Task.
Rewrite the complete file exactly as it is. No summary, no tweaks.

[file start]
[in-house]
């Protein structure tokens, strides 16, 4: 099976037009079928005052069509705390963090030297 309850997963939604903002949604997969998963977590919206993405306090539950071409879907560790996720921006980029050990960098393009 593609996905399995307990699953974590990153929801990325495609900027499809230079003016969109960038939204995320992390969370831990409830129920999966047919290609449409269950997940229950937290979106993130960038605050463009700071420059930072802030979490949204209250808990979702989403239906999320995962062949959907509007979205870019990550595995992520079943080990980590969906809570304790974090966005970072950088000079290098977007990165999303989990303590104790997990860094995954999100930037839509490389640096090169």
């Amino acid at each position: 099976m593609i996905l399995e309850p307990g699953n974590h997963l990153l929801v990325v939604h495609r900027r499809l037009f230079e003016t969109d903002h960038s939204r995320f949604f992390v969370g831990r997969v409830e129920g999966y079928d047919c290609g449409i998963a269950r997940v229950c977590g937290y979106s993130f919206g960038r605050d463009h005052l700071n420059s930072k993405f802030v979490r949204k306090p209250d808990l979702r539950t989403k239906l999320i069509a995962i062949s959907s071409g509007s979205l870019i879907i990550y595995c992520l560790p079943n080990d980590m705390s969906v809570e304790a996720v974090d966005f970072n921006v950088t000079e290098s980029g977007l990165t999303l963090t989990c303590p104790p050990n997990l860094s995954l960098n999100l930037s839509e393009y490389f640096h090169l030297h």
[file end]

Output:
[in-house]
């Protein structure tokens, strides 16, 4: 099976037009079928005052069509705390963090030297 309850997963939604903002949604997969998963977590919206993405306090539950071409879907560790996720921006980029050990960098393009 593609996905399995307990699953974590990153929801990325495609900027499809230079003016969109960038939204995320992390969370831990409830129920999966047919290609449409269950997940229950937290979106993130960038605050463009700071420059930072802030979490949204209250808990979702989403239906999320995962062949959907509007979205870019990550595995992520079943080990980590969906809570304790974090966005970072950088000079290098977007990165999303989990303590104790997990860094995954999100930037839509490389640096090169």
């Amino acid at each position: 099976m593609i996905l399995e309850p307990g699953n974590h997963l990153l929801v990325v939604h495609r900027r499809l037009f230079e003016t969109d903002h960038s939204r995320f949604f992390v969370g831990r997969v409830e129920g999966y079928d047919c290609g449409i998963a269950r997940v229950c977590g937290y979106s993130f919206g960038r605050d463009h005052l700071n420059s930072k993405f802030v979490r949204k306090p209250d808990l979702r539950t989403k239906l999320i069509a995962i062949s959907s071409g509007s979205l870019i879907i990550y595995c992520l560790p079943n080990d980590m705390s969906v809570e304790a996720v974090d966005f970072n921006v950088t000079e290098s980029g977007l990165t999303l963090t989990c303590p104790p050990n997990l860094s995954l960098n999100l930037s839509e393009y490389f640096h090169l030297h």